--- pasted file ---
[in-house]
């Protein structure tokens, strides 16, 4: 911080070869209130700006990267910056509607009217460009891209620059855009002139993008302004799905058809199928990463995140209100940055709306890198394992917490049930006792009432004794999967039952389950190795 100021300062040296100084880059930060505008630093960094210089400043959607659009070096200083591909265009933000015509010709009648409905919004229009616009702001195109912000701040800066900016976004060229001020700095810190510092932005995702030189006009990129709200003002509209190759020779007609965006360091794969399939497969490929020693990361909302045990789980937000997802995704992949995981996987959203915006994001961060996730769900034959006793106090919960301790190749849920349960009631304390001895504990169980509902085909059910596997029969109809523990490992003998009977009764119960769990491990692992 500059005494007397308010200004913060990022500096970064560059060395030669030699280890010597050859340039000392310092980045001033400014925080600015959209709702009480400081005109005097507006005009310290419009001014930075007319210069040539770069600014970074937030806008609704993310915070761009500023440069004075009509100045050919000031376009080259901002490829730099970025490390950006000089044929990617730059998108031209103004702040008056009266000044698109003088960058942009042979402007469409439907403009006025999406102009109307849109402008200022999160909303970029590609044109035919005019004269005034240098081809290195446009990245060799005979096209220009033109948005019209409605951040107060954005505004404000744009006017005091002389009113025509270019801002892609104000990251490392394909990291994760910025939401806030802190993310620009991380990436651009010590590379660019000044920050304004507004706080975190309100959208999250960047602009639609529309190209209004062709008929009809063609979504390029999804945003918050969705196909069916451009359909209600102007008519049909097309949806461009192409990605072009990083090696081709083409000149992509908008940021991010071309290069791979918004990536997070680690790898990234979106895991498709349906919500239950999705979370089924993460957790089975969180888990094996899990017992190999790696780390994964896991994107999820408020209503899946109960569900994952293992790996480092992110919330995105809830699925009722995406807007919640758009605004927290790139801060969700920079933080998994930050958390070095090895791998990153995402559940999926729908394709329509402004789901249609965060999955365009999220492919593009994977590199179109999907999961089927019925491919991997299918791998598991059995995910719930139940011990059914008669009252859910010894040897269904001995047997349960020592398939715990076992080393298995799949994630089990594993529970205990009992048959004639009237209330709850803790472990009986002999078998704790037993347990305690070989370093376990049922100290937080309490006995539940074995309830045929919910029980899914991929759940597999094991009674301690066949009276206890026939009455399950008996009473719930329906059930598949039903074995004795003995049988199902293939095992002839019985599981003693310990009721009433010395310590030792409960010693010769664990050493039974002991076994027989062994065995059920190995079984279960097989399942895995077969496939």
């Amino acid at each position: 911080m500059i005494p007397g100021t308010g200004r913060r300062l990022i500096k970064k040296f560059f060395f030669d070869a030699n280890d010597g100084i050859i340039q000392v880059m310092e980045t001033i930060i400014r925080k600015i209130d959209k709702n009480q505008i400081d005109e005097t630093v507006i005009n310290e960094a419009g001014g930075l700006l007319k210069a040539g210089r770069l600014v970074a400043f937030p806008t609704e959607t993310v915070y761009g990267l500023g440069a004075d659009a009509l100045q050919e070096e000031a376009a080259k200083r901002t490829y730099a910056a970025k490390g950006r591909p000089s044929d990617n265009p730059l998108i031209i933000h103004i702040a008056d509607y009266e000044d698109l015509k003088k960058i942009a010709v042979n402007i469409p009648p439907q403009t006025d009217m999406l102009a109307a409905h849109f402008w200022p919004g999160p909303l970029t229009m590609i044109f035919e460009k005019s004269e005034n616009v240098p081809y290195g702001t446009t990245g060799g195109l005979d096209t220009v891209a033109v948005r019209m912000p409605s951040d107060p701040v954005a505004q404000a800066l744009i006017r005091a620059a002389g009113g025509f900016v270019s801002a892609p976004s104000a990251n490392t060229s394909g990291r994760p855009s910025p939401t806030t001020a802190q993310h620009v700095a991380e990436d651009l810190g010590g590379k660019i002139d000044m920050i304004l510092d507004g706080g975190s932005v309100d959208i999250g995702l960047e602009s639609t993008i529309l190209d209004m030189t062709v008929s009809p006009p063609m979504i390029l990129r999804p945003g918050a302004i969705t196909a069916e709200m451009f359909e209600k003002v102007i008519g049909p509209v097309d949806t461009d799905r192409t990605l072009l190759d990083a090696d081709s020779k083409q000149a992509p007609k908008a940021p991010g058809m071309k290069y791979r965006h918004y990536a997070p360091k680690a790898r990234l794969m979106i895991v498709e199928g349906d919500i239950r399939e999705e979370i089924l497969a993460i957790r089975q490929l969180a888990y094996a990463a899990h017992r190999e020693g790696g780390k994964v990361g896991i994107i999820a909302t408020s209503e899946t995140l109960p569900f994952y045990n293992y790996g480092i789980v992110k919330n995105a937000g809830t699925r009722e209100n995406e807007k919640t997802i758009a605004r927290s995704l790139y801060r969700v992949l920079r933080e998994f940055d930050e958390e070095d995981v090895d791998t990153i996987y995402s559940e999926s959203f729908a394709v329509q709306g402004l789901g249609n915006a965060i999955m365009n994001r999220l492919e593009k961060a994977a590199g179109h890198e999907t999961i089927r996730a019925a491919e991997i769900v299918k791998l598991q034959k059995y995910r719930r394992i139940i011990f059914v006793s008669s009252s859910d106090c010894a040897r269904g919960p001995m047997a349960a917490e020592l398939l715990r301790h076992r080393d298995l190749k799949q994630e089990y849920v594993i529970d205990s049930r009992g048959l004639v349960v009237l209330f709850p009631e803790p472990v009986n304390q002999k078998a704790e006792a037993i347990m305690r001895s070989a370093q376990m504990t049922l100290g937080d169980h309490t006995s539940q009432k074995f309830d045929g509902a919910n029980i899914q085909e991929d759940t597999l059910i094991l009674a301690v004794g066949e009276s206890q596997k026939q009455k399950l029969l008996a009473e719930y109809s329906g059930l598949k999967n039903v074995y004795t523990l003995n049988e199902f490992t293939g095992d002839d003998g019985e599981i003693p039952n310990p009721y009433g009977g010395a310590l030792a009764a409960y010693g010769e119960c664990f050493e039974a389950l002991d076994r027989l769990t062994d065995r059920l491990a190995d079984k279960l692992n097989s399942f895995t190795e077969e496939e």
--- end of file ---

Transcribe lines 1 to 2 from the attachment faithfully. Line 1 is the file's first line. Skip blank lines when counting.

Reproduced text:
[in-house]
């Protein structure tokens, strides 16, 4: 911080070869209130700006990267910056509607009217460009891209620059855009002139993008302004799905058809199928990463995140209100940055709306890198394992917490049930006792009432004794999967039952389950190795 100021300062040296100084880059930060505008630093960094210089400043959607659009070096200083591909265009933000015509010709009648409905919004229009616009702001195109912000701040800066900016976004060229001020700095810190510092932005995702030189006009990129709200003002509209190759020779007609965006360091794969399939497969490929020693990361909302045990789980937000997802995704992949995981996987959203915006994001961060996730769900034959006793106090919960301790190749849920349960009631304390001895504990169980509902085909059910596997029969109809523990490992003998009977009764119960769990491990692992 500059005494007397308010200004913060990022500096970064560059060395030669030699280890010597050859340039000392310092980045001033400014925080600015959209709702009480400081005109005097507006005009310290419009001014930075007319210069040539770069600014970074937030806008609704993310915070761009500023440069004075009509100045050919000031376009080259901002490829730099970025490390950006000089044929990617730059998108031209103004702040008056009266000044698109003088960058942009042979402007469409439907403009006025999406102009109307849109402008200022999160909303970029590609044109035919005019004269005034240098081809290195446009990245060799005979096209220009033109948005019209409605951040107060954005505004404000744009006017005091002389009113025509270019801002892609104000990251490392394909990291994760910025939401806030802190993310620009991380990436651009010590590379660019000044920050304004507004706080975190309100959208999250960047602009639609529309190209209004062709008929009809063609979504390029999804945003918050969705196909069916451009359909209600102007008519049909097309949806461009192409990605072009990083090696081709083409000149992509908008940021991010071309290069791979918004990536997070680690790898990234979106895991498709349906919500239950999705979370089924993460957790089975969180888990094996899990017992190999790696780390994964896991994107999820408020209503899946109960569900994952293992790996480092992110919330995105809830699925009722995406807007919640758009605004927290790139801060969700920079933080998994930050958390070095090895791998990153995402559940999926729908394709329509402004789901249609965060999955365009999220492919593009994977590199179109999907999961089927019925491919991997299918791998598991059995995910719930139940011990059914008669009252859910010894040897269904001995047997349960020592398939715990076992080393298995799949994630089990594993529970205990009992048959004639009237209330709850803790472990009986002999078998704790037993347990305690070989370093376990049922100290937080309490006995539940074995309830045929919910029980899914991929759940597999094991009674301690066949009276206890026939009455399950008996009473719930329906059930598949039903074995004795003995049988199902293939095992002839019985599981003693310990009721009433010395310590030792409960010693010769664990050493039974002991076994027989062994065995059920190995079984279960097989399942895995077969496939």